"My name is Oliver Queen."
After their super run with Smallville, The CW has gone back to the DC Comics well for a new action-adventure series called Arrow. Based on the character of Oliver Queen, the hero formerly known as Green Arrow, the network and creators are shaking off some of the more fantastical elements of the source material to not scare away viewers. Just like its predecessor's 'no tights, no flights' policy, Arrow seems to have adopted its own motto in WWTDKD? That's 'What Would The Dark Knight Do?' for those who hadn't already guessed. Yep, you can thank Christopher Nolan for the gritty and realistic approach to adapting comic books being the blueprint for just about every property because they think striking that tone will magically make their attempt as successful. The question is, does it work for Arrow?
"For five years I've had only one thought. One goal. Survive. Survive and one day return home."
Oh, the answer? Well, it's early and despite a lot of kinks, the "Pilot" certainly has a lot going for it including, and perhaps most importantly, great action sequences. It's also worth stating at the beginning that it's not really my concern how closely the show sticks to the comic book mythology, only how successful Arrow is as a show week to week. You won't hear me complain about the story being set in Starling City instead of Star City, even though it's an arbitrary and stupid change, because that doesn't really affect the quality of the program. And forget the city, we open on Oliver Queen on the island shooting his rescue arrow (title! I yelled this a lot while watching) after a cool bit of POV lost boy parkour. It was also nice to see Queen looking shaggy in the green hood (okay, so I care about the comic) even though the voiceover comes across as over written and a bit stiff. Other than that, Stephen Amell delivers a pretty good performance as the lead and, again perhaps most importantly, he more than sells the physical stuff.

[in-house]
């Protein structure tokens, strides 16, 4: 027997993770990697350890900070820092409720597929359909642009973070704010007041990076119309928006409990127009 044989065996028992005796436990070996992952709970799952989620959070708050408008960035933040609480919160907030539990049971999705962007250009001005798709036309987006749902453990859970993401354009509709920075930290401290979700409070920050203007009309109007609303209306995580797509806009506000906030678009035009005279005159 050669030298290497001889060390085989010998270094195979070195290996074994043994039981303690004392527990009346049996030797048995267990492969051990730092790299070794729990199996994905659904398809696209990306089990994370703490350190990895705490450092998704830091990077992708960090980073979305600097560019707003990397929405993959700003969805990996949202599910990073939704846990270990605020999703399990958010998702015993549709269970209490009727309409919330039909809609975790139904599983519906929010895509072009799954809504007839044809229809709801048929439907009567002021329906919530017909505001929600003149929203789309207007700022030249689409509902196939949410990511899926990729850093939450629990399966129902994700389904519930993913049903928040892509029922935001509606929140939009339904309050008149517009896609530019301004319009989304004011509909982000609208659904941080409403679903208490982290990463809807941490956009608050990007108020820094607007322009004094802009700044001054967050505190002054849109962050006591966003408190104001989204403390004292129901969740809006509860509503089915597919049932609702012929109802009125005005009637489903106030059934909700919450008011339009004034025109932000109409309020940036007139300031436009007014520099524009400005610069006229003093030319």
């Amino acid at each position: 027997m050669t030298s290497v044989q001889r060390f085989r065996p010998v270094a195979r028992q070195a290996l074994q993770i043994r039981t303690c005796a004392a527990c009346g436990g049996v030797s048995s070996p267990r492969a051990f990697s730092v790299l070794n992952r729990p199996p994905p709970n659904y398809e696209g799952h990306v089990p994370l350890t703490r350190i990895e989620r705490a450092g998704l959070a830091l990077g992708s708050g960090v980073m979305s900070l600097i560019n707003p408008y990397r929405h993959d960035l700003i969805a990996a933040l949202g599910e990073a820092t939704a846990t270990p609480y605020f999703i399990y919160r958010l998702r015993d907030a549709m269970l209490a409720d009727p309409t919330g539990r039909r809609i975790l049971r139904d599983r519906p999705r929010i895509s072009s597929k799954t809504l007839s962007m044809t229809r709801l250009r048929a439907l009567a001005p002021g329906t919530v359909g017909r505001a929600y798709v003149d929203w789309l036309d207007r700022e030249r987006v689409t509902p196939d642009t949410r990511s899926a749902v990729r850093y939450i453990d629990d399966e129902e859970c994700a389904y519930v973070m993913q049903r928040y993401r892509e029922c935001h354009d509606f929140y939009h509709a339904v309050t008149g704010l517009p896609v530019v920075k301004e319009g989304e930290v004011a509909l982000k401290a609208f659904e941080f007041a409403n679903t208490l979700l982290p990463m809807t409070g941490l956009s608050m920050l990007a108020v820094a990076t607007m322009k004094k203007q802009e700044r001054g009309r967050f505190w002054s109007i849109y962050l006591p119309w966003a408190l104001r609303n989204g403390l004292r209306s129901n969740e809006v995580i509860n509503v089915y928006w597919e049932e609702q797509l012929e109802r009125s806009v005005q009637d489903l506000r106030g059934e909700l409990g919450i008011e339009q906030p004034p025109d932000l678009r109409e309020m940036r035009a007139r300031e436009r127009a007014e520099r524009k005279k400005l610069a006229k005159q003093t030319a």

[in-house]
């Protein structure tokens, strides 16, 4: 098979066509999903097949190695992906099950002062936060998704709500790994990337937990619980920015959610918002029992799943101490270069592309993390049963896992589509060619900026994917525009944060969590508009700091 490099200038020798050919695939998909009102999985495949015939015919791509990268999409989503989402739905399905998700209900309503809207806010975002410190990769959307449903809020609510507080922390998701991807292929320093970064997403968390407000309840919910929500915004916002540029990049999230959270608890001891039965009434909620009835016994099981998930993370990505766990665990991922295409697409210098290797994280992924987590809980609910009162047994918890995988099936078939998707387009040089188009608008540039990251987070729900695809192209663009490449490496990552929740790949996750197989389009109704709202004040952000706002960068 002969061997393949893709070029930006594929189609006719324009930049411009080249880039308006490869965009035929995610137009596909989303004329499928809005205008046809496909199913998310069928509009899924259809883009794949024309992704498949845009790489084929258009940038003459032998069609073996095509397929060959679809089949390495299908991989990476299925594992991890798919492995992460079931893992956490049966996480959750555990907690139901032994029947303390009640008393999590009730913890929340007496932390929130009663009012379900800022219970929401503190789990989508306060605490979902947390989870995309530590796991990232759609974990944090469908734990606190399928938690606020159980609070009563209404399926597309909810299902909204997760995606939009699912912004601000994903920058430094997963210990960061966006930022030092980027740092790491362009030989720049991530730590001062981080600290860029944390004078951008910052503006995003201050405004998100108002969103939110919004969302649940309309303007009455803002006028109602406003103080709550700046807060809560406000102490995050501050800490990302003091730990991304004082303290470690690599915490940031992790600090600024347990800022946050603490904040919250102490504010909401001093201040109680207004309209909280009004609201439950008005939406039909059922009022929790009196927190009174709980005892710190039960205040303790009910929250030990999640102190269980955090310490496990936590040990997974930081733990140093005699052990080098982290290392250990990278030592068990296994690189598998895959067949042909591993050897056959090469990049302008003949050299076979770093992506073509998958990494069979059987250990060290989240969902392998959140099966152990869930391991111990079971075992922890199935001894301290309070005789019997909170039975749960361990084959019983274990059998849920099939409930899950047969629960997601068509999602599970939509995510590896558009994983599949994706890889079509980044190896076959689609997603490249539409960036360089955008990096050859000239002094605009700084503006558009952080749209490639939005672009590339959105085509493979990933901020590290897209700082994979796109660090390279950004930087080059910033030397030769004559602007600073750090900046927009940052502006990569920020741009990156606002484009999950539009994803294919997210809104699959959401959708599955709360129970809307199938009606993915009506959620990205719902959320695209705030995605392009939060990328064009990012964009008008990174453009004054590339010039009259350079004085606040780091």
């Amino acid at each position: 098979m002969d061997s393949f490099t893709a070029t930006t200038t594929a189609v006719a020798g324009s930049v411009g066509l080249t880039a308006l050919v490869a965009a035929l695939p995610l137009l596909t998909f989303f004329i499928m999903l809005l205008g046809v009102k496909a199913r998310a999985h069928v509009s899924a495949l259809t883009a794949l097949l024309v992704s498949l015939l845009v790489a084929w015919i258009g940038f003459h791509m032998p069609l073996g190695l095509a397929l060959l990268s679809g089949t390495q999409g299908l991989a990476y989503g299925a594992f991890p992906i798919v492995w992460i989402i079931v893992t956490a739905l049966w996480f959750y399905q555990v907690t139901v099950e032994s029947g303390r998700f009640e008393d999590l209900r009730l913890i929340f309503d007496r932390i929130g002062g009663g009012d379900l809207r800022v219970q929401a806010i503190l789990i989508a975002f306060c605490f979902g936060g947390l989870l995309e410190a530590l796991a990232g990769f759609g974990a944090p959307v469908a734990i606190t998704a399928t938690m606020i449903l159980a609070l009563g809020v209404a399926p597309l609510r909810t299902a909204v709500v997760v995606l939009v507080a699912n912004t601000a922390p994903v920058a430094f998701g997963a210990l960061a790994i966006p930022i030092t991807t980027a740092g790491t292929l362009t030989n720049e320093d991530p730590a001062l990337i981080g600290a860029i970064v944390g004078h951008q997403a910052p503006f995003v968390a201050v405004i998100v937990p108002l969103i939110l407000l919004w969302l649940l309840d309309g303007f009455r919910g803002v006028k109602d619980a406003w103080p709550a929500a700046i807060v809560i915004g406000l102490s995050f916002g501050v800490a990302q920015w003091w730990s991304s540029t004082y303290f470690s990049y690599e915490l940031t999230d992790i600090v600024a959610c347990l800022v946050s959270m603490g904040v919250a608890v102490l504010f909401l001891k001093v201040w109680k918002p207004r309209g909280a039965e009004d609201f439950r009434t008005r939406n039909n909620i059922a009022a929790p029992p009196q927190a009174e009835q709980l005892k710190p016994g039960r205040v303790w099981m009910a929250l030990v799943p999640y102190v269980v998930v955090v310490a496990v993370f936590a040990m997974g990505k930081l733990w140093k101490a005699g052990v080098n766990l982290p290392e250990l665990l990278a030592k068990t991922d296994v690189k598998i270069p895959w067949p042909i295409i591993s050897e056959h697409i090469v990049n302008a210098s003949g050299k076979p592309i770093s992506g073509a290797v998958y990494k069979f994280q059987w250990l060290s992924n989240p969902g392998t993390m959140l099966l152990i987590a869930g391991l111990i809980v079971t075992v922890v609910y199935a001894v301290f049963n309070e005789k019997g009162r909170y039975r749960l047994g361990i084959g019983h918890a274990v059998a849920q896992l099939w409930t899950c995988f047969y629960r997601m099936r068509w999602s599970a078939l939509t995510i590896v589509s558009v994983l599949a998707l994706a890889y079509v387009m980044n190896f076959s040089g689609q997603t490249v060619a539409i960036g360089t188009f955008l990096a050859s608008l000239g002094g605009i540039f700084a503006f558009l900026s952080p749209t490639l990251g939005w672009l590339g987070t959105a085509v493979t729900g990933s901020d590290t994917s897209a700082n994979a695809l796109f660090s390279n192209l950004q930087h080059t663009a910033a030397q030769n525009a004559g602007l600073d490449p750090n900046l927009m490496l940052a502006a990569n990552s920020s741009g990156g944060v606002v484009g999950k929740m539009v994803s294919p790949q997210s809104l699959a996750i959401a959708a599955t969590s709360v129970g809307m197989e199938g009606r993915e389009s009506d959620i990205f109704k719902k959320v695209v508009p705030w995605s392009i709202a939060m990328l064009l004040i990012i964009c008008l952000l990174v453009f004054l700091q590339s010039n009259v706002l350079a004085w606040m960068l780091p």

"We both believed that Robert, like you, was, uh, gone."
Five years on 'Purgatory Island' has turned Oliver Queen into a weapon and in case you didn't get that he used to lead a lascivious lifestyle before being marooned, the newscast will fill you in on the playboy turned vigilante's past. In fact, every time you need a bit of exposition, there's usually a TV nearby detailing the main characters public and personal business. And if not, the writers provide us with people like the Doctor to tell us, sorry, his Mother (Susanna Thompson) about his severely damaged body and how he's a changed man. Soon after we're introduced to Walter Steele (Colin Salmon), one of is father's former friends who Oliver completely ignores, his 17 year old sister Thea (Willa Holland) and Raisa (Kathleen Gati), the maid who appears to have had a hand in raising our hero. And if you hadn't been slammed with enough new characters in the span of five minutes, we soon meet the some of the major players, like Katie Cassidy's single female lawyer Laurel Lance.
"We don't need to go outside the law to find justice."
There's a bit of banter between the two ladies that introduces us to Laurel and lets us know that she's Arrow version of Rachel Dawes, fighting the good fight at a legal aid office and taking on dubious (actually stuck on one of the cork-boards) characters like this week's baddie, big time businessman Adam Hunt (Brian Markinson). Any holes in her story are again filled in by the trusty news show, with the nearby television sharing that her sister happened to die in the accident that made Oliver a cast away. Yep. Cue the flashback (and voiceover) where we meet Mr. Queen (Jamey Sheridan) as he tries to warn his son of the perils of screwing your girlfriend's sister but Oliver is brought back to reality by the arrival of his old best friend Tommy Merlyn (Colin Donnell) also known as the comic relief (you don't mention LOST to your cast awayed companion). You can tell how front heavy the "Pilot" episode was by looking at, well, how front heavy this recap is but don't worry, after Tommy there's only like, two or three more characters to meet.